Understanding the NFL's new CBA


USA Today

Amidst the mayhem over the course of the past few weeks, the NFL has passed a new CBA. It’s incredibly important, but it’s also very complicated. We’ll start with the basics. The CBA stands for Collective Bargaining Agreement. The parties this agreement is between is the NFL and the NFLPA. The NFLPA is the league’s body of player representation – run by players and former players. The NFL is obviously represented by the commissioner and the corporate office. Each side has their legal team of lawyers.


Now that we know the who, it’s time to sort through the what. The CBA basically ensures labor peace between the league and its employees, and typically each CBA is a 10-year contract. This is beneficial for multiple reasons. It gives players who may not be superstars the assurance that there won’t be a strike and they don’t have to worry about missing a season’s worth of game checks. For the league, it eliminates the risk of losing millions upon millions of dollars in revenue – which would happen in the event of a strike or lockout. With a CBA in place, the NFL can negotiate TV deals, complete partnerships and ad agreements, ensure stadium revenue, and the litany of other business ventures.


For this particular CBA, the key issues have revolved around the league’s proposal to add a 17th regular season game, as well as add a 7th team to the playoffs and remove a BYE from the #2 seed in each conference, thus creating additional playoff games on wild card weekend. The use of the franchise and transition tag will also be changed. For those that may not know, the franchise tag enables a team to hang on to a single player with which they’ve failed to reach a contract agreement with. The player will be unable to hit free agency for another year but will be paid by an average of the highest five salaries on the books at his position leaguewide. The transition tag works similarly. In years prior, a team could use one of each in every off-season. Now, franchises can only use one tag, regardless of whether it’s the transition or the franchise.


Tweaks that have gone more under the radar include a bump in the minimum salary from $500k to eventually $1.065 million by 2030. In return for the extra games, the NFLPA also went from taking 47% of revenue to 48%, which seems insignificant – but with the NFL earning nearly $15 billion per year (Bloomberg, 2018), it’s a substantial amount. Another tweak that may seem minor is the removal of testing for marijuana. Again, it may not seem important to the average person, but for people like Josh Gordon – who had his whole career derailed by it, it goes a long way. Lastly, in return for playing a 17th regular season game, the NFL is eliminating one of its four preseason games permanently – which mainly impacts rookies and borderline players, not the starters.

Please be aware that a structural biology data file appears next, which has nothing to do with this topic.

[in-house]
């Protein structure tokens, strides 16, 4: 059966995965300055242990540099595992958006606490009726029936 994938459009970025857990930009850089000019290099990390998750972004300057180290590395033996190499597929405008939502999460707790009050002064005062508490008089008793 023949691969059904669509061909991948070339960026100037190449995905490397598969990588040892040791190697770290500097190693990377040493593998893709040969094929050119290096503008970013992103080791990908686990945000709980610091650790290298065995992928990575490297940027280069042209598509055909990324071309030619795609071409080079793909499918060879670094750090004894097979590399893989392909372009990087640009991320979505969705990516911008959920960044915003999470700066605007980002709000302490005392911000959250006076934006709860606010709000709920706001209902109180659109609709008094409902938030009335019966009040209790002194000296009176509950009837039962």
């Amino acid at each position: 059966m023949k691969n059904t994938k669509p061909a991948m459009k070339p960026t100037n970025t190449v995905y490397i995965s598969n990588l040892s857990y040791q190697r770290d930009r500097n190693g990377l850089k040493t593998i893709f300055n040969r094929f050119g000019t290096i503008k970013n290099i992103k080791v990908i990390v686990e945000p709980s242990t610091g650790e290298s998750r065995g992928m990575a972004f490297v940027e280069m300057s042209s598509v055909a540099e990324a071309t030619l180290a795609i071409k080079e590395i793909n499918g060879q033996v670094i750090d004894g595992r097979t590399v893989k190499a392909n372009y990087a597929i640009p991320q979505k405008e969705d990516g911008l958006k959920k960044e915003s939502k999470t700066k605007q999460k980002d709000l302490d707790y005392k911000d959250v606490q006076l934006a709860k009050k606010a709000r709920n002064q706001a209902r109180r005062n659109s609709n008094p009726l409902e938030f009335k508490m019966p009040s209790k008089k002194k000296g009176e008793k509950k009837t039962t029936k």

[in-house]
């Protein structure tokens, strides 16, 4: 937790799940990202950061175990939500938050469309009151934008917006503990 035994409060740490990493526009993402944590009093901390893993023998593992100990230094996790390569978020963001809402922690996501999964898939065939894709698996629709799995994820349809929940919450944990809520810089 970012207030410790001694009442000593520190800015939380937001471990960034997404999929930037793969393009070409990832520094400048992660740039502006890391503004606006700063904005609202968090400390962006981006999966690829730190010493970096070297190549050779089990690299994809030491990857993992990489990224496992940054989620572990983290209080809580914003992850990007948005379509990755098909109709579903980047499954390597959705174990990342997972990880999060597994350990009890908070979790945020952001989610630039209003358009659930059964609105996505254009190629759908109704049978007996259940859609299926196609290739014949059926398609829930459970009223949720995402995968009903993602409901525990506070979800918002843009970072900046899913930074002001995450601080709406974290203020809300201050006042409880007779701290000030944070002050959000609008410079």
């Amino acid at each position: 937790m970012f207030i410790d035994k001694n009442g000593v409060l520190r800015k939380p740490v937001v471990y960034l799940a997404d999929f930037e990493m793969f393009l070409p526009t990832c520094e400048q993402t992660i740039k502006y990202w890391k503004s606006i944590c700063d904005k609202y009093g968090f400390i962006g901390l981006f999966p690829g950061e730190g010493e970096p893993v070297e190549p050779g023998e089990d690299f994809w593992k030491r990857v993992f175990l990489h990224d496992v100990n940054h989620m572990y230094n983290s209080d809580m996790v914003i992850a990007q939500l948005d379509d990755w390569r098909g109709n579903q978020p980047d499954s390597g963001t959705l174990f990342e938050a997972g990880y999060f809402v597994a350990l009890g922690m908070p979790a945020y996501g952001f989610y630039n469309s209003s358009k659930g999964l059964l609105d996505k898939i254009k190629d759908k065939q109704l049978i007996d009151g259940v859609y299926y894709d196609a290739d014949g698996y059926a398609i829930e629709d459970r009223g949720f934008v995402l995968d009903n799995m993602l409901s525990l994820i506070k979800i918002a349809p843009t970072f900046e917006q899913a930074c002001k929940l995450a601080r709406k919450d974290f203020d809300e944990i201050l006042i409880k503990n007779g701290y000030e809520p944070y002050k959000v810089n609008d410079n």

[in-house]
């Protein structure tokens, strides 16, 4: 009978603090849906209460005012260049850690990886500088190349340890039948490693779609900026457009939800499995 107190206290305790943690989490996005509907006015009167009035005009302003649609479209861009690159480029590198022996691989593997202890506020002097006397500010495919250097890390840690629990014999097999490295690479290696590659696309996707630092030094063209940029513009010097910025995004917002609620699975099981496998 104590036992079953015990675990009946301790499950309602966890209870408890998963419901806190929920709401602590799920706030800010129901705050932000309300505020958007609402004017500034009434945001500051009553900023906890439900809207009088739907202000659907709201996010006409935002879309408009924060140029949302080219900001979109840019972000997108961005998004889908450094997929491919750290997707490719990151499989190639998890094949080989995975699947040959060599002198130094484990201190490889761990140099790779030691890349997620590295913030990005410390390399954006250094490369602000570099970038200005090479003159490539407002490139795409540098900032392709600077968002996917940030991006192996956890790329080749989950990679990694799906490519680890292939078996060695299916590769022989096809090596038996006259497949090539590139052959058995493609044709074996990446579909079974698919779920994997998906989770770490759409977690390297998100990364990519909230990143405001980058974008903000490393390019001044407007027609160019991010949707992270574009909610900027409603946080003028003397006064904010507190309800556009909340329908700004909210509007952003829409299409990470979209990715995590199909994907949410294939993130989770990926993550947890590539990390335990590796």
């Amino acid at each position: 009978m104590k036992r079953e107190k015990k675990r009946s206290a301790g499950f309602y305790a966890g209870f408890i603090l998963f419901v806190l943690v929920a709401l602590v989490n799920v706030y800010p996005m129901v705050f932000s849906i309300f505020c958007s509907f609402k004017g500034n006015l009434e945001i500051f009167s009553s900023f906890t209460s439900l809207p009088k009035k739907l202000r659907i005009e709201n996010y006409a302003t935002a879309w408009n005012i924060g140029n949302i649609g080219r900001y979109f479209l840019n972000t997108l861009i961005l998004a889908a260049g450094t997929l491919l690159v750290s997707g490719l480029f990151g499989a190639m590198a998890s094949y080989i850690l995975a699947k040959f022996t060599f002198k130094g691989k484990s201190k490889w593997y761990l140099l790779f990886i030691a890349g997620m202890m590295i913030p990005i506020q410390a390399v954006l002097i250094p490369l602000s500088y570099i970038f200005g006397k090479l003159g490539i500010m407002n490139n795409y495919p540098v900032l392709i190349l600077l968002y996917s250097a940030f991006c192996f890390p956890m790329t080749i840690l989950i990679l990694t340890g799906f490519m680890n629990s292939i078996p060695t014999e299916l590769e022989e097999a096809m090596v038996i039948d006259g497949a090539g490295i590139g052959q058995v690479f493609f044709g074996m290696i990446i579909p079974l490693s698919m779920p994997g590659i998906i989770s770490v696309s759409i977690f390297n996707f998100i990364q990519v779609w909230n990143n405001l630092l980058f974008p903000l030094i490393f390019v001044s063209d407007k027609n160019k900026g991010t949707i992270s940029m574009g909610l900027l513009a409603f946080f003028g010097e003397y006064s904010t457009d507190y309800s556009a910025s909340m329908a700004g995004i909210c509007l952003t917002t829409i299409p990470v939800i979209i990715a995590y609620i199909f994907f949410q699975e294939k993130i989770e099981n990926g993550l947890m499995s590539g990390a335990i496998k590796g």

For everything that’s changing under the new CBA, there are several key points of contention that will not be altered. Contract structures aside from the raise in base pay at the lower level will not change. Under the current structure, rookies drafted in the first round have five-year contracts with a team option built in after year four. It was speculated the NFLPA would want this changed, since the average NFL career is much shorter than that of an NBA or MLB player because of the sport’s physicality. And while the franchise and transition tag can no longer be used simultaneously, teams are still allowed to use a single tag each off-season – and are still able to tag the same player in back-to-back years if they so choose. A real-life example of this would be the Kirk Cousins situation in Washington.


This new CBA enables the NFL to negotiate what is likely to be a historic round of TV deals, and the salary cap for teams is expected to rise substantially over the next decade with the league in as healthy of shape financially as it’s ever been. The players do benefit from this, but one must wonder if the NFLPA won enough of the key issues. Its association will now be required to give the league an extra regular season game, potentially an extra playoff game (if you’re the #2 or #7 seed), and by proxy one less off-season week. In return, they received a slight bump in pay for the minimum pay player and one percentage point in collective revenue. They also were able to eliminate the use of multiple tags, but unable to significantly change contract structure or use of that tag in any significant way. The CBA certainly benefits the league and at the end of the day, that’s what the average fan cares about, whether they admit that or not. But you have to wonder if the players will regret this deal in four or five years like they did the last one.

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